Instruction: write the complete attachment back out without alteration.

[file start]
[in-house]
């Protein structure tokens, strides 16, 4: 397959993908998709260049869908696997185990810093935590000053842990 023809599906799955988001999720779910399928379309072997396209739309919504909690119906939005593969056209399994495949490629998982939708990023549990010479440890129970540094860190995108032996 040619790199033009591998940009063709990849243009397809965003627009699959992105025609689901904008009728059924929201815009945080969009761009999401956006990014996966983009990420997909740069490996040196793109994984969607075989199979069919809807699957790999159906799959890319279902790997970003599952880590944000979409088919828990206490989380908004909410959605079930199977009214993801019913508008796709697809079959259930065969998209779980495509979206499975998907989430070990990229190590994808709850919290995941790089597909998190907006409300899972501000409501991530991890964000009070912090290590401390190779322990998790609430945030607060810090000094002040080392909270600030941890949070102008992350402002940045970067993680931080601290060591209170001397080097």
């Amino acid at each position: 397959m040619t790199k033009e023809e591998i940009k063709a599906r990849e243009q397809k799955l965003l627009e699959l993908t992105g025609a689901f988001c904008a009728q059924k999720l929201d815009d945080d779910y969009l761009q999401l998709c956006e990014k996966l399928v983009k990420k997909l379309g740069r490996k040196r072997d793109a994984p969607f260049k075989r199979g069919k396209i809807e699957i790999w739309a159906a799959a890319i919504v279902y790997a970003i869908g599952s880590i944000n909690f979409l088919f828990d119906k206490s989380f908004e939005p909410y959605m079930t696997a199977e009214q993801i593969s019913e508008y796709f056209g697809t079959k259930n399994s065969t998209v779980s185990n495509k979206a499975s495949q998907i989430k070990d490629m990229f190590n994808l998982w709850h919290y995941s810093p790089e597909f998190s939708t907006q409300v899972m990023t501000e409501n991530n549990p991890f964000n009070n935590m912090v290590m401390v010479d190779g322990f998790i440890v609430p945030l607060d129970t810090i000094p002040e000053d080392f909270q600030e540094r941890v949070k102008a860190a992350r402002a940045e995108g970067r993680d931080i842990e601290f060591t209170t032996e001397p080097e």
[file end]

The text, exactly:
[in-house]
């Protein structure tokens, strides 16, 4: 397959993908998709260049869908696997185990810093935590000053842990 023809599906799955988001999720779910399928379309072997396209739309919504909690119906939005593969056209399994495949490629998982939708990023549990010479440890129970540094860190995108032996 040619790199033009591998940009063709990849243009397809965003627009699959992105025609689901904008009728059924929201815009945080969009761009999401956006990014996966983009990420997909740069490996040196793109994984969607075989199979069919809807699957790999159906799959890319279902790997970003599952880590944000979409088919828990206490989380908004909410959605079930199977009214993801019913508008796709697809079959259930065969998209779980495509979206499975998907989430070990990229190590994808709850919290995941790089597909998190907006409300899972501000409501991530991890964000009070912090290590401390190779322990998790609430945030607060810090000094002040080392909270600030941890949070102008992350402002940045970067993680931080601290060591209170001397080097």
């Amino acid at each position: 397959m040619t790199k033009e023809e591998i940009k063709a599906r990849e243009q397809k799955l965003l627009e699959l993908t992105g025609a689901f988001c904008a009728q059924k999720l929201d815009d945080d779910y969009l761009q999401l998709c956006e990014k996966l399928v983009k990420k997909l379309g740069r490996k040196r072997d793109a994984p969607f260049k075989r199979g069919k396209i809807e699957i790999w739309a159906a799959a890319i919504v279902y790997a970003i869908g599952s880590i944000n909690f979409l088919f828990d119906k206490s989380f908004e939005p909410y959605m079930t696997a199977e009214q993801i593969s019913e508008y796709f056209g697809t079959k259930n399994s065969t998209v779980s185990n495509k979206a499975s495949q998907i989430k070990d490629m990229f190590n994808l998982w709850h919290y995941s810093p790089e597909f998190s939708t907006q409300v899972m990023t501000e409501n991530n549990p991890f964000n009070n935590m912090v290590m401390v010479d190779g322990f998790i440890v609430p945030l607060d129970t810090i000094p002040e000053d080392f909270q600030e540094r941890v949070k102008a860190a992350r402002a940045e995108g970067r993680d931080i842990e601290f060591t209170t032996e001397p080097e």